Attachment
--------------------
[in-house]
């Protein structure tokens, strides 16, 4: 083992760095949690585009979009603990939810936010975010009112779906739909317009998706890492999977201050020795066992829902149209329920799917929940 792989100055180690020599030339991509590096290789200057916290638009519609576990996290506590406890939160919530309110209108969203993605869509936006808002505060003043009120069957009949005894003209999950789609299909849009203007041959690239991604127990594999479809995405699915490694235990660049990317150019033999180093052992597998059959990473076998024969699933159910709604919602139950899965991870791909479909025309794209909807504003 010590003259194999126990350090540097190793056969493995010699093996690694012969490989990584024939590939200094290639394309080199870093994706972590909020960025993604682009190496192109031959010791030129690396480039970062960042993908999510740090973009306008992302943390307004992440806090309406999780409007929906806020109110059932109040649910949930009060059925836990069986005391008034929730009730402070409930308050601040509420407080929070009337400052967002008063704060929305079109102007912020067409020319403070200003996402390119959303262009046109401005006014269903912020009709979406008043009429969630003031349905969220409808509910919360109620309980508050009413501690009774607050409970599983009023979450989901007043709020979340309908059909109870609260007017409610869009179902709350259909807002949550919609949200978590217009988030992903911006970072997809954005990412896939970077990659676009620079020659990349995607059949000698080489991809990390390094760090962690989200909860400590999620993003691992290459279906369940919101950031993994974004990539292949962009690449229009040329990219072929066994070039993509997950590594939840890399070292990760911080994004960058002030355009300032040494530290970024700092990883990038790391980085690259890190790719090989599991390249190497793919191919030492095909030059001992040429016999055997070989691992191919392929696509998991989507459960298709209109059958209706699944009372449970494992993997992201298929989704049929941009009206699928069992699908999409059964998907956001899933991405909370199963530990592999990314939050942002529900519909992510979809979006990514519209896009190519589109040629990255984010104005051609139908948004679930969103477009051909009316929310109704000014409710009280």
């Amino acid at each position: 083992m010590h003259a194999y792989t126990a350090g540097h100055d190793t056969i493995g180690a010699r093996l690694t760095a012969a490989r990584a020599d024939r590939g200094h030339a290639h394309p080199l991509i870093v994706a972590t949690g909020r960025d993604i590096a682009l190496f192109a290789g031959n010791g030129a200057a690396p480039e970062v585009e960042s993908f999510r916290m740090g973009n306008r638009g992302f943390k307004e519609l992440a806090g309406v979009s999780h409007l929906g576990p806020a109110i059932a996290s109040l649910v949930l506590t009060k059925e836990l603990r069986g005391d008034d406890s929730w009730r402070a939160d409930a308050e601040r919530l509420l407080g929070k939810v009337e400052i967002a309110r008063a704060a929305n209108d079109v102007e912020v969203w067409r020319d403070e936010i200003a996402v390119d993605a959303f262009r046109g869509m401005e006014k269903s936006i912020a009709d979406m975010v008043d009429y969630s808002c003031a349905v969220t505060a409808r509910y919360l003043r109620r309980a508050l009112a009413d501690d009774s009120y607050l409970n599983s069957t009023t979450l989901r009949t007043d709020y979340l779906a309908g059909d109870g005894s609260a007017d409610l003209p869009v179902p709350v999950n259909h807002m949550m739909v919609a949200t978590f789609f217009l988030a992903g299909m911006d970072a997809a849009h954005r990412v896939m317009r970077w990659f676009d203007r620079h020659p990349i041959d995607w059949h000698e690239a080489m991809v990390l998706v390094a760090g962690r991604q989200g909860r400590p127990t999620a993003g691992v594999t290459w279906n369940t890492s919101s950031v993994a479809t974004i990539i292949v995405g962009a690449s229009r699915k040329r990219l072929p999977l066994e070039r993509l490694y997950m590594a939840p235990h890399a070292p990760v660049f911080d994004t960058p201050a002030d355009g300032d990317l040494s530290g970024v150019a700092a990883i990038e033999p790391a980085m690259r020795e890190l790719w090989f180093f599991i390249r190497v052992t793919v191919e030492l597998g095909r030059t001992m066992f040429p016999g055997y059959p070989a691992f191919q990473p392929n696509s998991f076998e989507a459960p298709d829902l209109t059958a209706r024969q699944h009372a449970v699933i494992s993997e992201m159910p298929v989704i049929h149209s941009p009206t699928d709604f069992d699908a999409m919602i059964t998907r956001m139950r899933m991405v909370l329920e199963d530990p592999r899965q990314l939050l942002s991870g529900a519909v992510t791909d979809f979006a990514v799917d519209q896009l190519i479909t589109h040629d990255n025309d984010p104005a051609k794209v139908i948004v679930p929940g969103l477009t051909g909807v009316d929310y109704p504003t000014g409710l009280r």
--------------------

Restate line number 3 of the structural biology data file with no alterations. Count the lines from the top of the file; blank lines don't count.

């Amino acid at each position: 083992m010590h003259a194999y792989t126990a350090g540097h100055d190793t056969i493995g180690a010699r093996l690694t760095a012969a490989r990584a020599d024939r590939g200094h030339a290639h394309p080199l991509i870093v994706a972590t949690g909020r960025d993604i590096a682009l190496f192109a290789g031959n010791g030129a200057a690396p480039e970062v585009e960042s993908f999510r916290m740090g973009n306008r638009g992302f943390k307004e519609l992440a806090g309406v979009s999780h409007l929906g576990p806020a109110i059932a996290s109040l649910v949930l506590t009060k059925e836990l603990r069986g005391d008034d406890s929730w009730r402070a939160d409930a308050e601040r919530l509420l407080g929070k939810v009337e400052i967002a309110r008063a704060a929305n209108d079109v102007e912020v969203w067409r020319d403070e936010i200003a996402v390119d993605a959303f262009r046109g869509m401005e006014k269903s936006i912020a009709d979406m975010v008043d009429y969630s808002c003031a349905v969220t505060a409808r509910y919360l003043r109620r309980a508050l009112a009413d501690d009774s009120y607050l409970n599983s069957t009023t979450l989901r009949t007043d709020y979340l779906a309908g059909d109870g005894s609260a007017d409610l003209p869009v179902p709350v999950n259909h807002m949550m739909v919609a949200t978590f789609f217009l988030a992903g299909m911006d970072a997809a849009h954005r990412v896939m317009r970077w990659f676009d203007r620079h020659p990349i041959d995607w059949h000698e690239a080489m991809v990390l998706v390094a760090g962690r991604q989200g909860r400590p127990t999620a993003g691992v594999t290459w279906n369940t890492s919101s950031v993994a479809t974004i990539i292949v995405g962009a690449s229009r699915k040329r990219l072929p999977l066994e070039r993509l490694y997950m590594a939840p235990h890399a070292p990760v660049f911080d994004t960058p201050a002030d355009g300032d990317l040494s530290g970024v150019a700092a990883i990038e033999p790391a980085m690259r020795e890190l790719w090989f180093f599991i390249r190497v052992t793919v191919e030492l597998g095909r030059t001992m066992f040429p016999g055997y059959p070989a691992f191919q990473p392929n696509s998991f076998e989507a459960p298709d829902l209109t059958a209706r024969q699944h009372a449970v699933i494992s993997e992201m159910p298929v989704i049929h149209s941009p009206t699928d709604f069992d699908a999409m919602i059964t998907r956001m139950r899933m991405v909370l329920e199963d530990p592999r899965q990314l939050l942002s991870g529900a519909v992510t791909d979809f979006a990514v799917d519209q896009l190519i479909t589109h040629d990255n025309d984010p104005a051609k794209v139908i948004v679930p929940g969103l477009t051909g909807v009316d929310y109704p504003t000014g409710l009280r």